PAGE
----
This meant that competition was fierce, yet the film did so well on a much smaller budget than many of the others listed. Also, just out of the top ten were Robocop, Predator, and Apocalypse Now. The 1980s were filled with hit films, so having a $1 million film, a fairly gruesome horror film, one without a huge star topping the poster, was kind of a miracle.
At this point, the film has been released on VHS, on DVD, on Blu Ray, multiple times each, in multiple regions and versions. There have been further cuts to the film in other countries and territories to avoid being banned or getting called immoral, the usual for the 1980s really. Now, the film is out in collector’s versions on Blu and has had plenty of different ways of being seen.
Of course, some of the cut footage is flat-out missing at this point, so getting a truly uncut version of the film is probably not going to happen anytime soon. Unless! Unless someone has it all at home or at work, like the missing footage from Nightbreed that was brought back a few years ago and allowed for a whole new vision and version of the film being released to the public by Seraphim and Clive Barker. So, whoever you are, if you find odd footage of Hellraiser, let it be known, as fans want those missing seconds of missing gore, the extra little bits that were a part of Barker’s original vision for the film.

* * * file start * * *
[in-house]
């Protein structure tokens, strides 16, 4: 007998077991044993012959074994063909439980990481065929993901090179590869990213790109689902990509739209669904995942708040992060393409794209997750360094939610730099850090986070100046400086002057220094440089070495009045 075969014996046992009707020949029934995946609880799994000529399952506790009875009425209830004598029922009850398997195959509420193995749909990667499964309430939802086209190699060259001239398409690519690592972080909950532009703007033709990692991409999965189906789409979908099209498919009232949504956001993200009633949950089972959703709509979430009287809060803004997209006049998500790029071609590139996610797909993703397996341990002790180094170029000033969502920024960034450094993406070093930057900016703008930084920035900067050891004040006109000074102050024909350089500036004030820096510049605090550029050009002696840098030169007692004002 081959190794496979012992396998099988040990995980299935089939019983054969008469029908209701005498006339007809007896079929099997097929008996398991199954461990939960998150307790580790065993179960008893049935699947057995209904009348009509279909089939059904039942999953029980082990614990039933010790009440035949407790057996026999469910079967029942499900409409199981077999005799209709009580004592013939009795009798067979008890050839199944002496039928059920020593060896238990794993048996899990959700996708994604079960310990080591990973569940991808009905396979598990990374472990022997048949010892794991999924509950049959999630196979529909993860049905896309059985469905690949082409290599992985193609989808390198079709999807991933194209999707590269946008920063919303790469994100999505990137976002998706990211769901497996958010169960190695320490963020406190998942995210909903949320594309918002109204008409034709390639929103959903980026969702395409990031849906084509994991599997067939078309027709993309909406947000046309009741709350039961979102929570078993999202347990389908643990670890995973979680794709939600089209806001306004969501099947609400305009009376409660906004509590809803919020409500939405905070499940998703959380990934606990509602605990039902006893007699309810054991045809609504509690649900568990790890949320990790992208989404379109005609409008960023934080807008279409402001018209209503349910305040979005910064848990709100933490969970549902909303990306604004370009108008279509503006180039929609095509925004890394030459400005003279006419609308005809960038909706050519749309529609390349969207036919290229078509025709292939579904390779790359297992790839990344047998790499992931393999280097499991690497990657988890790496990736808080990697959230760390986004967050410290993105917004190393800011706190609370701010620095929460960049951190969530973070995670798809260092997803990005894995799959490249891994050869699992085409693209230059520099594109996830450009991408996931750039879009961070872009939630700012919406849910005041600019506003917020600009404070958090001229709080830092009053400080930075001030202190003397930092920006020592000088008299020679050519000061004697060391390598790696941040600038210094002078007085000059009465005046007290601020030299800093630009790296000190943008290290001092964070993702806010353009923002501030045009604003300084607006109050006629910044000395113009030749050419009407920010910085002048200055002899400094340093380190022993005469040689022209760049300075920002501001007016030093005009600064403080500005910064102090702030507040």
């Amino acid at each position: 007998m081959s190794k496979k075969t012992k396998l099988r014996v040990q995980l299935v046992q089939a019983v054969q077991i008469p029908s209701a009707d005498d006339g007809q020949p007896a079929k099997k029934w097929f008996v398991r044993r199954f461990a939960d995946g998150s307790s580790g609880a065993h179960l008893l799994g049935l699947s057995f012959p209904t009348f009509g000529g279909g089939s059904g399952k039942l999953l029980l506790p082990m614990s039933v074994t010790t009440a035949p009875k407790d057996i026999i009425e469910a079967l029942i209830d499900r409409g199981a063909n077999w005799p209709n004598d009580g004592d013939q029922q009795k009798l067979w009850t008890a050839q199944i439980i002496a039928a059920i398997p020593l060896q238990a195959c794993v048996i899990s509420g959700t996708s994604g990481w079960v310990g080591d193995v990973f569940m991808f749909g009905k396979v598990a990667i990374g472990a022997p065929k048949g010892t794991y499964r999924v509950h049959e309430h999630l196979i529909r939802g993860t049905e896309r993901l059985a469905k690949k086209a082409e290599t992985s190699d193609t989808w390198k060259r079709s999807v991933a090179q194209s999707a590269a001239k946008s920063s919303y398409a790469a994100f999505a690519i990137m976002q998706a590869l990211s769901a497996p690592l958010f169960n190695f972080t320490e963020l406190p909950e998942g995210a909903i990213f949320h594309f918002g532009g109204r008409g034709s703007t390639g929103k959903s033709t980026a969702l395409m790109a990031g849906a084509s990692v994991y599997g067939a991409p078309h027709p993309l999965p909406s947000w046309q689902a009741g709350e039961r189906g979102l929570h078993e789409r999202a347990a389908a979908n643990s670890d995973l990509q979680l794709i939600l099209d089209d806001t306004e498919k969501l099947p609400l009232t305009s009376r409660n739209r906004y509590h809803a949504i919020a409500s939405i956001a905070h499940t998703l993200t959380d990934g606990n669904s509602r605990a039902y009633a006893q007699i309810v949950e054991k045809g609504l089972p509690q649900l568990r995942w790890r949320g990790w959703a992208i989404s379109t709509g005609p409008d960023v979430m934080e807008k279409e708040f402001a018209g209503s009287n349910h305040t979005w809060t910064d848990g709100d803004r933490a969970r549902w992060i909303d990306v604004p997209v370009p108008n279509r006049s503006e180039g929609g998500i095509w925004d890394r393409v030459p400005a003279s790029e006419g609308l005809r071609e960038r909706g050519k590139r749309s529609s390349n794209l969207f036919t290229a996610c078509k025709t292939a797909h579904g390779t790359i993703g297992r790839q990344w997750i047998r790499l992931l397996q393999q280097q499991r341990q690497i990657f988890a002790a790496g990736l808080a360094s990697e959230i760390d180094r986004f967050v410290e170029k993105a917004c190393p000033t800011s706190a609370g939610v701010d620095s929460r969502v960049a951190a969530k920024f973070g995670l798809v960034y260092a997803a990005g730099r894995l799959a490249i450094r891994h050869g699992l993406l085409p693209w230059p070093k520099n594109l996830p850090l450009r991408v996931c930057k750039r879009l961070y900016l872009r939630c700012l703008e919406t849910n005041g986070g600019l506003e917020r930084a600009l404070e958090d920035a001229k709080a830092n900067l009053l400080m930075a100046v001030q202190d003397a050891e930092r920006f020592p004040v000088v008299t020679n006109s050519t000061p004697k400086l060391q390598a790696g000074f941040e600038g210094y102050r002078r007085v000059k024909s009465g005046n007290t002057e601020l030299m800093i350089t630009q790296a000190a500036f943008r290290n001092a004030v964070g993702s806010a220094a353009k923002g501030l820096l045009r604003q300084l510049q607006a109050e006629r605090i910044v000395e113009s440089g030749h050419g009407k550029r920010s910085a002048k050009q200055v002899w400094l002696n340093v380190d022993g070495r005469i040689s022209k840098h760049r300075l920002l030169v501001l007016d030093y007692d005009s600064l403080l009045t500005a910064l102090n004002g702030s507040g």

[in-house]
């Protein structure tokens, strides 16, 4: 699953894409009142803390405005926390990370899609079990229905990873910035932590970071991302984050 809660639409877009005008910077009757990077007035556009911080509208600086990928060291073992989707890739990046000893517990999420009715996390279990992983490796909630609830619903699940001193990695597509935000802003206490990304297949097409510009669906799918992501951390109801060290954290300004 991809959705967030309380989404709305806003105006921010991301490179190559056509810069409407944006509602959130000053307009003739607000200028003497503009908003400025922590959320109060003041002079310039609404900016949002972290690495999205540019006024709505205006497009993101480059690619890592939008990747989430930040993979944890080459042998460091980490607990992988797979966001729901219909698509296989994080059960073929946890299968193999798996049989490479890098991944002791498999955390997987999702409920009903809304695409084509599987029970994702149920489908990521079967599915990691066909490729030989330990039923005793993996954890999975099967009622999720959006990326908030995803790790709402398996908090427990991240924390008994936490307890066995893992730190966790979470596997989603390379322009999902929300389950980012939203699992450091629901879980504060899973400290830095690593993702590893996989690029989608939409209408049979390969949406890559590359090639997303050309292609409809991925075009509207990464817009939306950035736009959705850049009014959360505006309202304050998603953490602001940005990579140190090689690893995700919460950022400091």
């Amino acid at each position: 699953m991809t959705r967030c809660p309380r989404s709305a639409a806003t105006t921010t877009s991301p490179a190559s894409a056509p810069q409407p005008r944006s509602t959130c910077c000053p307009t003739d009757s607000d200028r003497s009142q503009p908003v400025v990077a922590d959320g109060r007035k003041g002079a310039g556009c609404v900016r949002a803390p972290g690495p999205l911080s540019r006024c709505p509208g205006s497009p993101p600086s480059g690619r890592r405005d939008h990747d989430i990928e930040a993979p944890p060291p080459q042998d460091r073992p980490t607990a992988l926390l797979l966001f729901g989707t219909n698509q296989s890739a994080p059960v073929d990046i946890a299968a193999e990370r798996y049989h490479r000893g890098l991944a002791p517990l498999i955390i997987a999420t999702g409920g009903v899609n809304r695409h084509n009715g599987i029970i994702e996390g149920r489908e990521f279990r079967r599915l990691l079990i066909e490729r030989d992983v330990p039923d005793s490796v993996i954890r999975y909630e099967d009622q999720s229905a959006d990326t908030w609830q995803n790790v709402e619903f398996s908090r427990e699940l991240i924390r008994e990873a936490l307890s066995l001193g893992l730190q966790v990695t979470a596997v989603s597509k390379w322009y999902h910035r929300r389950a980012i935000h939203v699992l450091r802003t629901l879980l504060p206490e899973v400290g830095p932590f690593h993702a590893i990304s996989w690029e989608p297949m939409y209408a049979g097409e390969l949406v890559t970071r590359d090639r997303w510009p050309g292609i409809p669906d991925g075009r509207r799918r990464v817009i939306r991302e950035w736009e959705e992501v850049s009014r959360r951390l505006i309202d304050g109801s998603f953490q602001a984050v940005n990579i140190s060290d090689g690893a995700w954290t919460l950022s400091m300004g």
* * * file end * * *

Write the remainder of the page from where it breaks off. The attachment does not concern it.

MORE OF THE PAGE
A couple of the previous episodes of WTF Happened to This Horror Movie? can be seen below. To see more, head over to our JoBlo Horror Originals YouTube channel – and subscribe while you’re there!
Originally published at https://www.joblo.com/hellraiser-1987-wtf-happened/